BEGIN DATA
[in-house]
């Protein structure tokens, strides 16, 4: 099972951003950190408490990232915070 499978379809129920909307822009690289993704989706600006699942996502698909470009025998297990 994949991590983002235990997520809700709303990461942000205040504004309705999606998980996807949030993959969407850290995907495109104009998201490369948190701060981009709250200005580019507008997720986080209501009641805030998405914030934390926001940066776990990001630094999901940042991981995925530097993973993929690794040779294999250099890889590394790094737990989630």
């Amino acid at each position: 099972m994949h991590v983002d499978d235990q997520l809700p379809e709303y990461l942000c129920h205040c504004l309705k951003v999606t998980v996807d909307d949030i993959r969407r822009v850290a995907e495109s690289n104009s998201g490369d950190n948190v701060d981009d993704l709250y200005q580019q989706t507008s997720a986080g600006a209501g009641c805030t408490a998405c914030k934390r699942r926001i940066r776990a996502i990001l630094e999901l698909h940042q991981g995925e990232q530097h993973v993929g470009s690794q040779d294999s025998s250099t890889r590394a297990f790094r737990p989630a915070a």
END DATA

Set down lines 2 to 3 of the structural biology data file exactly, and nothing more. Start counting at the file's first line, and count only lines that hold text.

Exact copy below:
């Protein structure tokens, strides 16, 4: 099972951003950190408490990232915070 499978379809129920909307822009690289993704989706600006699942996502698909470009025998297990 994949991590983002235990997520809700709303990461942000205040504004309705999606998980996807949030993959969407850290995907495109104009998201490369948190701060981009709250200005580019507008997720986080209501009641805030998405914030934390926001940066776990990001630094999901940042991981995925530097993973993929690794040779294999250099890889590394790094737990989630």
């Amino acid at each position: 099972m994949h991590v983002d499978d235990q997520l809700p379809e709303y990461l942000c129920h205040c504004l309705k951003v999606t998980v996807d909307d949030i993959r969407r822009v850290a995907e495109s690289n104009s998201g490369d950190n948190v701060d981009d993704l709250y200005q580019q989706t507008s997720a986080g600006a209501g009641c805030t408490a998405c914030k934390r699942r926001i940066r776990a996502i990001l630094e999901l698909h940042q991981g995925e990232q530097h993973v993929g470009s690794q040779d294999s025998s250099t890889r590394a297990f790094r737990p989630a915070a």